UnREAL – A
Add Shiri Appleby to what I like to call the Nick Offerman List — the short list of actors like Offerman and Tatiana Maslany who better get nominated for all the awards, but will likely get overlooked for mediocrity (aside — Rachel Bloom did win a Golden Globe, so there’s hope). Before the first commercial break on the second season of UnREAL, Rachel’s (Appleby) mood changes over ten times as she gets empowerment tattooed with Quinn, begins to let self-doubt creep in, feels regret when she sends a call from last year’s suitor/love interest to voicemail, rides to manic (and literal coke-fueled) highs at a gender-flipped Ballers-style party, crashes, re-ups her manic quotient on a network conference call, all while intermittently questioning every decision she’s made in her life and regretting all those whose lives she’s upended in her wake. She excels in a sociopathic universe, but without the lack of empathy. She’s weighted by a wounded-but-not-destroyed moral compass — one she tries to suppress, but one that will clearly destroy her eventually if she doesn’t escape this world.
However, for now she’s flush as showrunner of Everlasting, and even believes she has some righteousness at her back for breaking the color barrier in the insanely racist world of reality television dating. Her frank (well frank-ish) discussion with the new bachelor, African-american quarterback Darius Hill, is classic Rachel as she flirts, cajoles, and leverages her own neurotic history to ensure he is all-in to create great television with her. However, there are moments in the conversation where her artifice clearly fumbles and fails, and you can see she truly does not want to hurt him — unless she has to, and as long as she is one with the Everlasting universe, she will have to. Between Rachel’s power-dance/friendship with mentor-boss Quinn, her struggles with jilted lovers (Jeremy may have earned his anger with Rachel, but he deserved to be fired multiple times), and a new cast of bachelorettes to manipulate — topped by a confederate flag bikini wearer rooming with an African-american debutante — this sets up a thrillingly hopeful season two of the soap opera about reality television, that has proven itself simply one of the best, most effective dramas on the small screen. And I haven’t even mentioned the return of Chet, skinnier and bathed in some brand of Real Men[TM] retreat nonsense, as he maneuvers to take the show back from Quinn — and seemingly back into the Stone Age.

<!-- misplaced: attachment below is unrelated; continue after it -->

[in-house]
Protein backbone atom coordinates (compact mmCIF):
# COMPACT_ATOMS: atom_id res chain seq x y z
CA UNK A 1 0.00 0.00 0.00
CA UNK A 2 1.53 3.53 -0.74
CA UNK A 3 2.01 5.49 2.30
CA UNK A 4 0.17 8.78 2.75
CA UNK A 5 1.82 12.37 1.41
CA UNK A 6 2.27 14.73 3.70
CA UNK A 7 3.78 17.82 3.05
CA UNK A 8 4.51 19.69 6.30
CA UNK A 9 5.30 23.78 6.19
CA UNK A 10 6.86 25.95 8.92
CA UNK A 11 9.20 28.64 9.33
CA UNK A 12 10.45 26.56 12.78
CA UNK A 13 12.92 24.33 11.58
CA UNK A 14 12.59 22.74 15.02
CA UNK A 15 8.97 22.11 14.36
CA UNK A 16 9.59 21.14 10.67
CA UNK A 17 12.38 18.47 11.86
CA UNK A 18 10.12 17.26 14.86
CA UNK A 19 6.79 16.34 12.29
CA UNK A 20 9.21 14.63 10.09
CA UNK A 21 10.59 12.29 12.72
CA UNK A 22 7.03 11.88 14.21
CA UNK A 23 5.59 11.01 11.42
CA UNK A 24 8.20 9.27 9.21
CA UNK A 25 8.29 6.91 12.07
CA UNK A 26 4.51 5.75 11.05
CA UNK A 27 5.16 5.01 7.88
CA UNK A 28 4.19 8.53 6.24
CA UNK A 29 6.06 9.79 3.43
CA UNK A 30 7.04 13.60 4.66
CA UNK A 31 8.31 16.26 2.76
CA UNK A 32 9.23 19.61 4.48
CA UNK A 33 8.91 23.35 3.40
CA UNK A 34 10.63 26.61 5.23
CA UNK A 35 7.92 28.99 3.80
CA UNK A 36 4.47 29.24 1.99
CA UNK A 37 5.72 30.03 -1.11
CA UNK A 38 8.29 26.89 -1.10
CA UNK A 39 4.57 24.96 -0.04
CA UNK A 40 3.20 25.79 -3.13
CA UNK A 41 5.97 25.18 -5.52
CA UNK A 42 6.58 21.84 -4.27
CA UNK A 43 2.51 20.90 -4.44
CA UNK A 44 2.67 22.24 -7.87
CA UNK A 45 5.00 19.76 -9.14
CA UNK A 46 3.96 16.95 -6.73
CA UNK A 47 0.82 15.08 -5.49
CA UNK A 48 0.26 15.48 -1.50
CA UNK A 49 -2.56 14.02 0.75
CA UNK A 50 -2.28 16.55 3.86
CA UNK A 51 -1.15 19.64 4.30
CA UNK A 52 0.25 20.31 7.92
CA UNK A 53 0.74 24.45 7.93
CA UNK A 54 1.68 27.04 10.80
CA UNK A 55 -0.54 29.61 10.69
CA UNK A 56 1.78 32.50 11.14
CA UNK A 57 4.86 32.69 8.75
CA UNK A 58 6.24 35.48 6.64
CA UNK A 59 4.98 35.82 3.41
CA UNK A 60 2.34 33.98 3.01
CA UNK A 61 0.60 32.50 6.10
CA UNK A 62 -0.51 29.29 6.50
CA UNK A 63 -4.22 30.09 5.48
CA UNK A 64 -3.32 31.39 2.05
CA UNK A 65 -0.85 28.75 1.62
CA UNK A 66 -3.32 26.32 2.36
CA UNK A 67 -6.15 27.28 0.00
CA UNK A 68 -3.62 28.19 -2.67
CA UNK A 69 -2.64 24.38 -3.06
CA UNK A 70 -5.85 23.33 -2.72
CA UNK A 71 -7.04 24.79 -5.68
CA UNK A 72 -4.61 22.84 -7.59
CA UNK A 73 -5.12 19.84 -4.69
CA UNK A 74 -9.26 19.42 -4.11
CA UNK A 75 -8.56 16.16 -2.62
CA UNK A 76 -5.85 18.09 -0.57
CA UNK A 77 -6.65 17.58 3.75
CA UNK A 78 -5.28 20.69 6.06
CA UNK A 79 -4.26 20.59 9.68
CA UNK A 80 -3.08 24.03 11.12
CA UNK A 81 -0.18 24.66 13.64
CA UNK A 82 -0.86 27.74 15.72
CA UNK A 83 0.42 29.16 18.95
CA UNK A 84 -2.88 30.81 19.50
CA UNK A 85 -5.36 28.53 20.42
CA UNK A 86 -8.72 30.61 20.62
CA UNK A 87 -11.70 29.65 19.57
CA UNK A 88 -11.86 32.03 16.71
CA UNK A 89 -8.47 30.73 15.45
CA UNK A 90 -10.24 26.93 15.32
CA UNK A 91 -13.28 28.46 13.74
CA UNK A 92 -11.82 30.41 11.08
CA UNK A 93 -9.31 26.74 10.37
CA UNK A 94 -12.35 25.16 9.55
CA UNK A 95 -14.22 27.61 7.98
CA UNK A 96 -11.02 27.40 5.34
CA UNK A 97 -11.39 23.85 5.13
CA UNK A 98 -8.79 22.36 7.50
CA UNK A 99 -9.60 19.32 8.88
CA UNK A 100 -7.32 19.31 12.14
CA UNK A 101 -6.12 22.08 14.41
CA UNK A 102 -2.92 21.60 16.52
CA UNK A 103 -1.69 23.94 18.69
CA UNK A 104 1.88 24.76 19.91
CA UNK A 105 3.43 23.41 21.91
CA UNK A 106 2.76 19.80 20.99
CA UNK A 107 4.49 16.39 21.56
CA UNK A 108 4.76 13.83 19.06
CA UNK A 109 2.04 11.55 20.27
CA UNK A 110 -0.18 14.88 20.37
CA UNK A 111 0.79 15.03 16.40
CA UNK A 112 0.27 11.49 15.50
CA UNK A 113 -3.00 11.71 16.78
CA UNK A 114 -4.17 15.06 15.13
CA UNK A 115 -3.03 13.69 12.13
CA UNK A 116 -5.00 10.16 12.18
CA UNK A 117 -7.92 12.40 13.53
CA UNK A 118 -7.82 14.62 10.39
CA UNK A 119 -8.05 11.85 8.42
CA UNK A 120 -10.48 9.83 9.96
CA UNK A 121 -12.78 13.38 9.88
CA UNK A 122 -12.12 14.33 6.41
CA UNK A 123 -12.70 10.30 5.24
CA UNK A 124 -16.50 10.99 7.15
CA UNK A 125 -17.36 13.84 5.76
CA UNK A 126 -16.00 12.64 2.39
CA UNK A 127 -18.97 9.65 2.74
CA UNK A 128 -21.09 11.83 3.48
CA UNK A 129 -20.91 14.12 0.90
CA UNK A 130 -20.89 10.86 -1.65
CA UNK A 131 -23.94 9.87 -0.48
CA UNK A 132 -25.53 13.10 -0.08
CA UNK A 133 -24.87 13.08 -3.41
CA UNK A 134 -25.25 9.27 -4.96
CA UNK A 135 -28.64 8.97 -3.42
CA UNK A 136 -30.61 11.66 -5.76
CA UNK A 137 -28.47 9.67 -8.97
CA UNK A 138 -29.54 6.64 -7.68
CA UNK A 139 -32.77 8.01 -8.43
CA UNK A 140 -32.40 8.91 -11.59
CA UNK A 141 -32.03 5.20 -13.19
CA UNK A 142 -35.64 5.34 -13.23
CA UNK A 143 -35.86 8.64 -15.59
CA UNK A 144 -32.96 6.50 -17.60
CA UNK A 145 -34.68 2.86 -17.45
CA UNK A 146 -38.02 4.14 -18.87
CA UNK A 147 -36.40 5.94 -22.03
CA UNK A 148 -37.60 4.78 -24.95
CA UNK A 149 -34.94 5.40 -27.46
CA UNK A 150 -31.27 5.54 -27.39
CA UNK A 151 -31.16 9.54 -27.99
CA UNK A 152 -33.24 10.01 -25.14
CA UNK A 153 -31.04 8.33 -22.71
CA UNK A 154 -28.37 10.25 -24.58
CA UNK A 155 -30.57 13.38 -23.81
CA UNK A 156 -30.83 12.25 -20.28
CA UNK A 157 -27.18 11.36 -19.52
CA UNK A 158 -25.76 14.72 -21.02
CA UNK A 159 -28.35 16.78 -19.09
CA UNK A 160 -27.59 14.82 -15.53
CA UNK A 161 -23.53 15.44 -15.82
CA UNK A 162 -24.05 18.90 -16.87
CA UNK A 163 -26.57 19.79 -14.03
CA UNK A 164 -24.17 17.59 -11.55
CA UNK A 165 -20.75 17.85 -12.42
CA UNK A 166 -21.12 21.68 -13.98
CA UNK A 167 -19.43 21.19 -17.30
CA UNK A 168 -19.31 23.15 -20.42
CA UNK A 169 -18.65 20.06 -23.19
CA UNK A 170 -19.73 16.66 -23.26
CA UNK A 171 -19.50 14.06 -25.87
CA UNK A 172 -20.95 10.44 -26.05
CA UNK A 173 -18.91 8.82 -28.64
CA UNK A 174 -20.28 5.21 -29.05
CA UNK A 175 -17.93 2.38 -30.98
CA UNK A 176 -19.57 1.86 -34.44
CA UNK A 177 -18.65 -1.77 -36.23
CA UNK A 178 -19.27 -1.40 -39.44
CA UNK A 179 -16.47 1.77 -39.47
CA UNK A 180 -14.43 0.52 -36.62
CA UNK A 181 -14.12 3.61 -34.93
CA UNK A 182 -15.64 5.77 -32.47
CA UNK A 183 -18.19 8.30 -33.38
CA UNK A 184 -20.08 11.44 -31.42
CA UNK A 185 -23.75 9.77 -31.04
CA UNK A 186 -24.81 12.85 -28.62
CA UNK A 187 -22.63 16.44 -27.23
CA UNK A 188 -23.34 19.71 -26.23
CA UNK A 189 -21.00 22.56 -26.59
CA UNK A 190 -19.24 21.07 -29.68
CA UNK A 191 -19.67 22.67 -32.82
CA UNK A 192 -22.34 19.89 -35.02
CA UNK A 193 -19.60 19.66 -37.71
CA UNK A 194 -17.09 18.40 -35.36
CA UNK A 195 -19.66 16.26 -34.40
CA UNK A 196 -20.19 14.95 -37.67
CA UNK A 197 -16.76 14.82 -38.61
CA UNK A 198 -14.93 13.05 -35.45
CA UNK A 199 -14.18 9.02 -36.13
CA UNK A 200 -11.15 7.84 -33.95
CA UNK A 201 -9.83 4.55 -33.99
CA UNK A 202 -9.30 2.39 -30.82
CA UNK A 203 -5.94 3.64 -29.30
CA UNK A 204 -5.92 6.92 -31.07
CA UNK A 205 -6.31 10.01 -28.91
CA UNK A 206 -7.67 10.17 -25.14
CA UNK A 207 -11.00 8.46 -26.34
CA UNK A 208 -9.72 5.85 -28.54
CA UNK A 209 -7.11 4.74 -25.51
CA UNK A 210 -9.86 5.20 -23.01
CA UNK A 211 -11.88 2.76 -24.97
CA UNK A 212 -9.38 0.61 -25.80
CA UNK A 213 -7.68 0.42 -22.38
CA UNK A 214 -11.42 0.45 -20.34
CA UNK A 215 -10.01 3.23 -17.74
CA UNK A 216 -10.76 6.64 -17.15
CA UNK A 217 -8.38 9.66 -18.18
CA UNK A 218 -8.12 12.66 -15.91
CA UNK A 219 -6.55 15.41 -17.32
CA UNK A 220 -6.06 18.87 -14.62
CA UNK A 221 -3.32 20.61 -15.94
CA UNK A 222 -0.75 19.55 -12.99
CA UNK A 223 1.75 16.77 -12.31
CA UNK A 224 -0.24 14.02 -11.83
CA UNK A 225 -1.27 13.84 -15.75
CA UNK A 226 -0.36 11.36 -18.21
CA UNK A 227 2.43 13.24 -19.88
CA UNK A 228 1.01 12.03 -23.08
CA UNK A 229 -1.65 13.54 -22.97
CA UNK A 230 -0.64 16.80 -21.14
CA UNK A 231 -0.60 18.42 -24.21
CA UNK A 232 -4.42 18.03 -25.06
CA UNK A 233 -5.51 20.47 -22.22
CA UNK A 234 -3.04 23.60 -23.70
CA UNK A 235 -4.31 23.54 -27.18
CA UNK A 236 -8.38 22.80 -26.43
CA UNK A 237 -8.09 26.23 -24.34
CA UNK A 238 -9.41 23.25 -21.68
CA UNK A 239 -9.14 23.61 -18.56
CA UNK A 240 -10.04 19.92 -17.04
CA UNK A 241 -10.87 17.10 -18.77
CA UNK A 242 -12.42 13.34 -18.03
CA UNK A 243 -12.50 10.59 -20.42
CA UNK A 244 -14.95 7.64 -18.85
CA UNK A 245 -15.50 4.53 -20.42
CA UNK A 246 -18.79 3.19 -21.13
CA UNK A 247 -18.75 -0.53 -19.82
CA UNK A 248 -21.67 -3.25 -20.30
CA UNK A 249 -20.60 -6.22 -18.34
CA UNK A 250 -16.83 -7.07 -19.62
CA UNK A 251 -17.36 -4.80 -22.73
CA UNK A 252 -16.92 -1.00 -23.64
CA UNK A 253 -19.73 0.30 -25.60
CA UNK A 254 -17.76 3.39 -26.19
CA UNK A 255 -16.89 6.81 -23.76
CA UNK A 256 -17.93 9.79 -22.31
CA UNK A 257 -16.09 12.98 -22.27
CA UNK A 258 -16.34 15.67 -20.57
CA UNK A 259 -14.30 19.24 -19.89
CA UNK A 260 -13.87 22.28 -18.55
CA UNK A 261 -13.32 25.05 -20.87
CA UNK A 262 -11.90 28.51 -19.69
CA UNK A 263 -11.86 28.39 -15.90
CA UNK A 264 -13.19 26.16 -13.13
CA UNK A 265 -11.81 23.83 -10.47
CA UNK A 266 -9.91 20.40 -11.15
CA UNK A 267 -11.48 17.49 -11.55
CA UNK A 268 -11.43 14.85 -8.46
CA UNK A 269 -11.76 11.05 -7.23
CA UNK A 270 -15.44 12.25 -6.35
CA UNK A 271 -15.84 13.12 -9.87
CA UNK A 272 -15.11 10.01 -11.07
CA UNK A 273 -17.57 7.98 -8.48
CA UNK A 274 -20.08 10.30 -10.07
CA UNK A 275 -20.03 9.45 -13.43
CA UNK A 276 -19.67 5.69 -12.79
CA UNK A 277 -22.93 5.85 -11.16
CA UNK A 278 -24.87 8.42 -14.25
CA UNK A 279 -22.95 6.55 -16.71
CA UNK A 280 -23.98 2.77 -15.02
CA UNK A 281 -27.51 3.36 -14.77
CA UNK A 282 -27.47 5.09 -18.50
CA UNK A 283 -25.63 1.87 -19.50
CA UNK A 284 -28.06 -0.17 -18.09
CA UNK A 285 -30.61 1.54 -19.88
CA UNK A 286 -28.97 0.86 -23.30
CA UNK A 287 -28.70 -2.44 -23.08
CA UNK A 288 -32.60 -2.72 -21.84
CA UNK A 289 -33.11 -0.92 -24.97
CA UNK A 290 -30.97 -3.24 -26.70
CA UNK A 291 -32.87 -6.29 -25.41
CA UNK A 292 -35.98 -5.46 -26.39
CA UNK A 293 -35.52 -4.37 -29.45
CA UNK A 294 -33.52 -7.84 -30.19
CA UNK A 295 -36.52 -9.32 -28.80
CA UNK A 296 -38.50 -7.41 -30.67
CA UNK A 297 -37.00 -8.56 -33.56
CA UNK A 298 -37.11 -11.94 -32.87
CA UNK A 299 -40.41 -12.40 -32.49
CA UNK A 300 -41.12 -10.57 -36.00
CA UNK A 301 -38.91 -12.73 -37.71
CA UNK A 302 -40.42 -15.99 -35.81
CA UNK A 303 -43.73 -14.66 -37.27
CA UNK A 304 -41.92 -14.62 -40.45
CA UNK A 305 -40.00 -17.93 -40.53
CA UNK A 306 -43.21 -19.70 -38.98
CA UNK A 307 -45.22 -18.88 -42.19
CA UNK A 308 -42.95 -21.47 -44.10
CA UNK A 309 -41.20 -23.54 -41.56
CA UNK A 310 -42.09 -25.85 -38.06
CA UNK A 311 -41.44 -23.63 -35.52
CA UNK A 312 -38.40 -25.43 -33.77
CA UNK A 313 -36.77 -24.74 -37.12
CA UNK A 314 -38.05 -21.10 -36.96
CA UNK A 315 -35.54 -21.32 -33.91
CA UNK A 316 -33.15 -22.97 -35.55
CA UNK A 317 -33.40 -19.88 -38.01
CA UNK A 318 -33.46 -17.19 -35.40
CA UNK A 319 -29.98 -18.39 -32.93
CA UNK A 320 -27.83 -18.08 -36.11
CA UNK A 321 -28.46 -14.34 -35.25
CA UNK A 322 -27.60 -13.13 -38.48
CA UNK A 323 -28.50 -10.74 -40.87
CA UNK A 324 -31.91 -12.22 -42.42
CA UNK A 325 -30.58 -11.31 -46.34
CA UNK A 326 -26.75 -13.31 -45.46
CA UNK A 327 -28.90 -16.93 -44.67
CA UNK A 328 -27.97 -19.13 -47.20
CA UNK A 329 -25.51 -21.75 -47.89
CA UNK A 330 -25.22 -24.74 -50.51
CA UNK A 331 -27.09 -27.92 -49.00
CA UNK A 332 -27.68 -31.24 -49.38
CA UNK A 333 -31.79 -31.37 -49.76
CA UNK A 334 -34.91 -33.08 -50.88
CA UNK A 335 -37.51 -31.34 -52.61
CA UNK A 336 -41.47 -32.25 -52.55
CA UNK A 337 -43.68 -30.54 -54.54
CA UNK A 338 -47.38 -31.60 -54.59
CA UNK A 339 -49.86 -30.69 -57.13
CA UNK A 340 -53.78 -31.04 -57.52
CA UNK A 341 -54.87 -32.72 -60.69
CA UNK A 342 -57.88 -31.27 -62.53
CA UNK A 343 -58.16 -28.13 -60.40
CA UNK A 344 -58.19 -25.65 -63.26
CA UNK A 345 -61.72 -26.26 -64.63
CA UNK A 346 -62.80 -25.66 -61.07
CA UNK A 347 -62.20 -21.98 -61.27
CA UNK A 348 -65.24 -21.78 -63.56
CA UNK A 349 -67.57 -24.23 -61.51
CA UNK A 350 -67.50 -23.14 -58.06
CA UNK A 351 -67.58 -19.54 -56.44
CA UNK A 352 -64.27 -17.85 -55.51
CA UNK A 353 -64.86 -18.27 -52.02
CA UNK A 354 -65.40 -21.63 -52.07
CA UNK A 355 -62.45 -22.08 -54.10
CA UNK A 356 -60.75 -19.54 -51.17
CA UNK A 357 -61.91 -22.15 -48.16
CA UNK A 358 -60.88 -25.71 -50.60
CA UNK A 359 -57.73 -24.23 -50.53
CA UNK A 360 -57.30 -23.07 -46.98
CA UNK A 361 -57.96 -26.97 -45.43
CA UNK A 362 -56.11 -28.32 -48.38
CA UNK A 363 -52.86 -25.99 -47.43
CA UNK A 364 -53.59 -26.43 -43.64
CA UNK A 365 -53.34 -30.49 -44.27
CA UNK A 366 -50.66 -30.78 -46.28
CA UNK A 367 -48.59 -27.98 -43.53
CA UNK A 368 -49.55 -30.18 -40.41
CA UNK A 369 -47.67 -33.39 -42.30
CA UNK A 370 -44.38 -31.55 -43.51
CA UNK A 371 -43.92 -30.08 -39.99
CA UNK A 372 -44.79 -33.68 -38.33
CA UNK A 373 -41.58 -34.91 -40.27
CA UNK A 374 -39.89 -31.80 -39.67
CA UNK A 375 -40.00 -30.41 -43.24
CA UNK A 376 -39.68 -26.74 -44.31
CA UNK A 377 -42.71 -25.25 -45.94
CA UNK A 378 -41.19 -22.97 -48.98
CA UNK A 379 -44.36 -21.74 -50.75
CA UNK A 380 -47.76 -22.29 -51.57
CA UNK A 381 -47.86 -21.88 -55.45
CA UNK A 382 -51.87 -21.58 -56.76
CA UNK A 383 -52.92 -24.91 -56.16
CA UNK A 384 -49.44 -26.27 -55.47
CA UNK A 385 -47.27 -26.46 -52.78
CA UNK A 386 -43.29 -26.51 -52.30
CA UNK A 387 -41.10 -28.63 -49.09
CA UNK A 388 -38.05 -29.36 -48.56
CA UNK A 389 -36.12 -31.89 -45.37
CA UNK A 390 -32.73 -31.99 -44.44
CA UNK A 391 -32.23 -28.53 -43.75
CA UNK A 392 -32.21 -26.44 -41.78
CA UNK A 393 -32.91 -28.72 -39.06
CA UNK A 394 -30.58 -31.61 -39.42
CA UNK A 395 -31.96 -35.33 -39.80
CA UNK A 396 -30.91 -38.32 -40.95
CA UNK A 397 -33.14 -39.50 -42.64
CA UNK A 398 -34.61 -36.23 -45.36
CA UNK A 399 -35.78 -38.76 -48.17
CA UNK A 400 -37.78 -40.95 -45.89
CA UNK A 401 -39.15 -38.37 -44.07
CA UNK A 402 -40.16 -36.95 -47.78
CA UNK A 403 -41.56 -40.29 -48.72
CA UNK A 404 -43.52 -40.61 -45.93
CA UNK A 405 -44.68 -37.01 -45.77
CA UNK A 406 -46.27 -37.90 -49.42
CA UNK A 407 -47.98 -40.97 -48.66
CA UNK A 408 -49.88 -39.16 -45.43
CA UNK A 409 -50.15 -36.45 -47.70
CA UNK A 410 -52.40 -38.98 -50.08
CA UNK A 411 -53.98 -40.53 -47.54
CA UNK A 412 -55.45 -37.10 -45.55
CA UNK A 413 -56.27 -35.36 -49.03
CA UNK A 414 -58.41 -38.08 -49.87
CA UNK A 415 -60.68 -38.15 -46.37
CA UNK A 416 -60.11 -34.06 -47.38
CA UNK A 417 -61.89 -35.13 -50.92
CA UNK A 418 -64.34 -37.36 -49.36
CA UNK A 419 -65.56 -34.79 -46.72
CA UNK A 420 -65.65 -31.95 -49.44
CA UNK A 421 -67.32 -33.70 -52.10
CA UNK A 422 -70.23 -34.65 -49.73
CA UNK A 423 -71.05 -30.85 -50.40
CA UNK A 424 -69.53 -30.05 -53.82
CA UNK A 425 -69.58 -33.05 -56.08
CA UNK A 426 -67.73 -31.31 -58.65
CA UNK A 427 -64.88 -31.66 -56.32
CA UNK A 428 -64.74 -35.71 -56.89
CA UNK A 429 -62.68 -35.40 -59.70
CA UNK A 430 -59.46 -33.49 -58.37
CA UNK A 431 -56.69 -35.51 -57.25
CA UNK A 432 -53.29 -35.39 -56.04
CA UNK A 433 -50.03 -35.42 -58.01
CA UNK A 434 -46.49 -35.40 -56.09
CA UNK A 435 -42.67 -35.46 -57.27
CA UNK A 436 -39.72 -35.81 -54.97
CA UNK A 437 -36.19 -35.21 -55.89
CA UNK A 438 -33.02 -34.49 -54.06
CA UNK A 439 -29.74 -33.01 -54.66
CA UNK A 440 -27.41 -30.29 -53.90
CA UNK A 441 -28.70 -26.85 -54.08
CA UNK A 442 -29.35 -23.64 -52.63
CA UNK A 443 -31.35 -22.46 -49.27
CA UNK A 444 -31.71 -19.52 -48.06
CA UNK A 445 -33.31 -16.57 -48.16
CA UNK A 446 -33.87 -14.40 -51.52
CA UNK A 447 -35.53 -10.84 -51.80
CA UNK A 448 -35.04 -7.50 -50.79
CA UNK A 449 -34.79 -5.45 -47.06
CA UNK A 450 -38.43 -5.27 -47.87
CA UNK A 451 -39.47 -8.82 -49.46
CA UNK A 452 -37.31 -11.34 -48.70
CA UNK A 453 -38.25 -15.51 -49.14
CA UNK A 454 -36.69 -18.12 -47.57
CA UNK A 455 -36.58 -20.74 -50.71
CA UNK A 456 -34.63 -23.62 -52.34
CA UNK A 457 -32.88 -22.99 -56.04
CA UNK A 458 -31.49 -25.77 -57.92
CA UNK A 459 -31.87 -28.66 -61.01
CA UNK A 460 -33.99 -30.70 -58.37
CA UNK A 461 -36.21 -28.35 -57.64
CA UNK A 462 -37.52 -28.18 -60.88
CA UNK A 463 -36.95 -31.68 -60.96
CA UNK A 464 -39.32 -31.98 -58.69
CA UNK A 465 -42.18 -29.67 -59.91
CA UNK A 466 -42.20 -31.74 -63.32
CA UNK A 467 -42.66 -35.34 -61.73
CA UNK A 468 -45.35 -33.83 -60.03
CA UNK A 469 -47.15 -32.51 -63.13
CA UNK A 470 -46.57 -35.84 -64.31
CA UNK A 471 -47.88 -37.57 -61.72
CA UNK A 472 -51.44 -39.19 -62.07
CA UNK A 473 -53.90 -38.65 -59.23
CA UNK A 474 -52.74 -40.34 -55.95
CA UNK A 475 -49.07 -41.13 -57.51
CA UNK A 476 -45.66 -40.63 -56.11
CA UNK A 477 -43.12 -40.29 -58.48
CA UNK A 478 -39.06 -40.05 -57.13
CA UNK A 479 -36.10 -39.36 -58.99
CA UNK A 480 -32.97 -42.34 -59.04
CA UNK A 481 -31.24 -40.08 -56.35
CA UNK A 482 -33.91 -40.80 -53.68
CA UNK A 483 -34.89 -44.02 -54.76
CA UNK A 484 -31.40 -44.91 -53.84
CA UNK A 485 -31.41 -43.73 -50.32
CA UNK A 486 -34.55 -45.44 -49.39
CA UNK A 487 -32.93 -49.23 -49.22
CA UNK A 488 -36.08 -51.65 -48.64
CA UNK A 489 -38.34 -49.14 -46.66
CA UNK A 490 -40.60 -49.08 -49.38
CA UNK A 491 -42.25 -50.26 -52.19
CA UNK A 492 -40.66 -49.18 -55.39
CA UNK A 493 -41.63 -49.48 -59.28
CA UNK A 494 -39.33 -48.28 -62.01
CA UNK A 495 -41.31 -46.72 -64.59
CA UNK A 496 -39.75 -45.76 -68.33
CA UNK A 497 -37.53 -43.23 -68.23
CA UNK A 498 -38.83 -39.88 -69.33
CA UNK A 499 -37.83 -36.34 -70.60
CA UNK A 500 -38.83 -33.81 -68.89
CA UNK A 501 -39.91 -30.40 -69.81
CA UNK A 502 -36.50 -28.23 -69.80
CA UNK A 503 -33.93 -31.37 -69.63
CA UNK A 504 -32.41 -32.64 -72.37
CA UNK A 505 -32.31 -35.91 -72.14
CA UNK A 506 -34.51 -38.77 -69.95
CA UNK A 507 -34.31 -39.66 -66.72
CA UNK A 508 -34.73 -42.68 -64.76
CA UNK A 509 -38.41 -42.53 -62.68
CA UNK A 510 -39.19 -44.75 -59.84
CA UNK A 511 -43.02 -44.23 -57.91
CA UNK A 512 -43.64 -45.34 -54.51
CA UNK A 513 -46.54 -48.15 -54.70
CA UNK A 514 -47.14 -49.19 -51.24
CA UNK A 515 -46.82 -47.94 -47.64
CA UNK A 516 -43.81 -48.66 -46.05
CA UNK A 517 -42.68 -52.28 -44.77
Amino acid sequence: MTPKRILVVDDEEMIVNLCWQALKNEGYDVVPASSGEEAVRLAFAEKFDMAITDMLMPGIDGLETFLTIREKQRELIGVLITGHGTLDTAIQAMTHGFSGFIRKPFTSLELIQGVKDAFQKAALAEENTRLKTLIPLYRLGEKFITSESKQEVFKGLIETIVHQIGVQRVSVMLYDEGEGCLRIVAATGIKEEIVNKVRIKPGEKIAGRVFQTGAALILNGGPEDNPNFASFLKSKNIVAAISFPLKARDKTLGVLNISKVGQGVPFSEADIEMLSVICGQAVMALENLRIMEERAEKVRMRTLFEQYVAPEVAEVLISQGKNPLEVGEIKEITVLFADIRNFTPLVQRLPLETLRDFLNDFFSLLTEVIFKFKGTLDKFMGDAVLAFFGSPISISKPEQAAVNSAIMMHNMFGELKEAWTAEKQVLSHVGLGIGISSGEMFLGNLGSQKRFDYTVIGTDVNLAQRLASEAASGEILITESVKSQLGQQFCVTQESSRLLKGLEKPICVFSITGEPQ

– Jason Thurston
Angie Tribeca – B+
One of the most ridiculous (and ludicrously funny) shows returns with a double-shot which expands the satirical playing field to the darker side of serial police procedurals. While it will never be Shakespearian, it does often rise near the level of Police Squad-ian, which is truly funny, indeed. And the addition of random characters like Neighbor Who Insinuates the Obvious and Sex And The City Styled Activist, along with ongoing plot tropes like Tribeca’s absurd descent into drug abuse (think Lloyd Bridges in Airplane! x1000) and Giles & Scholls conveniently inconvenient relationship that is destined to give way to Triles, and it’s clear Angie Tribeca will remain one of the most inspired silly shows on television.
– Jason Thurston